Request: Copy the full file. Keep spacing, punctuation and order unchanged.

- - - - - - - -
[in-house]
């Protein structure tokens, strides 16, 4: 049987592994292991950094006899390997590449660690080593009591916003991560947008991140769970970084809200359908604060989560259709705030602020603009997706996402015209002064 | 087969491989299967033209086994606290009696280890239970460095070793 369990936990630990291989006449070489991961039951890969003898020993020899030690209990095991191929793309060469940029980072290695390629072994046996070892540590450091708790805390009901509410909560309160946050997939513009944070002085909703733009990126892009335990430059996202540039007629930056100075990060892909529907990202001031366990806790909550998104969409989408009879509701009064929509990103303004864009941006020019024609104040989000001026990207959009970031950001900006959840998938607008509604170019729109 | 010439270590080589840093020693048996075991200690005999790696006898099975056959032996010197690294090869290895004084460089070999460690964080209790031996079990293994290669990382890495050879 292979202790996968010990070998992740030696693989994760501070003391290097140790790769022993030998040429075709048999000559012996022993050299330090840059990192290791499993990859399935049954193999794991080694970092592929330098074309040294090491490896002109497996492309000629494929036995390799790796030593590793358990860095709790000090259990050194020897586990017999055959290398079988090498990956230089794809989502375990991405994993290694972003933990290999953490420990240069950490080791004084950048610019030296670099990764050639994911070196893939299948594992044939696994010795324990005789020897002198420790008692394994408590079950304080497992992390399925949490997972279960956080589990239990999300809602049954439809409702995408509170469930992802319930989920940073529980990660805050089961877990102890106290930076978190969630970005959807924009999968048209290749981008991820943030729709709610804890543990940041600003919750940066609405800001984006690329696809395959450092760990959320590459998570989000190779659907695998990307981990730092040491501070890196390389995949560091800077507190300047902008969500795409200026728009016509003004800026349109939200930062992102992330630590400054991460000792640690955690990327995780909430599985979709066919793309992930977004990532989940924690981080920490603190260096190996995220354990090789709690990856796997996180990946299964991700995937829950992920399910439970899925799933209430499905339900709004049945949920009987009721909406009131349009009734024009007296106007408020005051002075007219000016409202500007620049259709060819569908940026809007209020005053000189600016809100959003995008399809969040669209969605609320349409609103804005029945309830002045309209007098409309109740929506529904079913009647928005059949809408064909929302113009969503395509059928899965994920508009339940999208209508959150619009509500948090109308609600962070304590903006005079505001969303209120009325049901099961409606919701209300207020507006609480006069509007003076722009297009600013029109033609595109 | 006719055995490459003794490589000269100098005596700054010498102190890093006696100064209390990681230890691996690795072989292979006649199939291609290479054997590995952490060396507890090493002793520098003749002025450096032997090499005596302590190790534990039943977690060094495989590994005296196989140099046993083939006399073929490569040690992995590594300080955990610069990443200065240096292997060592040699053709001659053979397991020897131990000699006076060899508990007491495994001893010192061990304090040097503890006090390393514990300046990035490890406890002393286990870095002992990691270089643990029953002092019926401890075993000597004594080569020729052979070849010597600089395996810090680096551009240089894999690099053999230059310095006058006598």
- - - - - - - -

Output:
[in-house]
């Protein structure tokens, strides 16, 4: 049987592994292991950094006899390997590449660690080593009591916003991560947008991140769970970084809200359908604060989560259709705030602020603009997706996402015209002064 | 087969491989299967033209086994606290009696280890239970460095070793 369990936990630990291989006449070489991961039951890969003898020993020899030690209990095991191929793309060469940029980072290695390629072994046996070892540590450091708790805390009901509410909560309160946050997939513009944070002085909703733009990126892009335990430059996202540039007629930056100075990060892909529907990202001031366990806790909550998104969409989408009879509701009064929509990103303004864009941006020019024609104040989000001026990207959009970031950001900006959840998938607008509604170019729109 | 010439270590080589840093020693048996075991200690005999790696006898099975056959032996010197690294090869290895004084460089070999460690964080209790031996079990293994290669990382890495050879 292979202790996968010990070998992740030696693989994760501070003391290097140790790769022993030998040429075709048999000559012996022993050299330090840059990192290791499993990859399935049954193999794991080694970092592929330098074309040294090491490896002109497996492309000629494929036995390799790796030593590793358990860095709790000090259990050194020897586990017999055959290398079988090498990956230089794809989502375990991405994993290694972003933990290999953490420990240069950490080791004084950048610019030296670099990764050639994911070196893939299948594992044939696994010795324990005789020897002198420790008692394994408590079950304080497992992390399925949490997972279960956080589990239990999300809602049954439809409702995408509170469930992802319930989920940073529980990660805050089961877990102890106290930076978190969630970005959807924009999968048209290749981008991820943030729709709610804890543990940041600003919750940066609405800001984006690329696809395959450092760990959320590459998570989000190779659907695998990307981990730092040491501070890196390389995949560091800077507190300047902008969500795409200026728009016509003004800026349109939200930062992102992330630590400054991460000792640690955690990327995780909430599985979709066919793309992930977004990532989940924690981080920490603190260096190996995220354990090789709690990856796997996180990946299964991700995937829950992920399910439970899925799933209430499905339900709004049945949920009987009721909406009131349009009734024009007296106007408020005051002075007219000016409202500007620049259709060819569908940026809007209020005053000189600016809100959003995008399809969040669209969605609320349409609103804005029945309830002045309209007098409309109740929506529904079913009647928005059949809408064909929302113009969503395509059928899965994920508009339940999208209508959150619009509500948090109308609600962070304590903006005079505001969303209120009325049901099961409606919701209300207020507006609480006069509007003076722009297009600013029109033609595109 | 006719055995490459003794490589000269100098005596700054010498102190890093006696100064209390990681230890691996690795072989292979006649199939291609290479054997590995952490060396507890090493002793520098003749002025450096032997090499005596302590190790534990039943977690060094495989590994005296196989140099046993083939006399073929490569040690992995590594300080955990610069990443200065240096292997060592040699053709001659053979397991020897131990000699006076060899508990007491495994001893010192061990304090040097503890006090390393514990300046990035490890406890002393286990870095002992990691270089643990029953002092019926401890075993000597004594080569020729052979070849010597600089395996810090680096551009240089894999690099053999230059310095006058006598």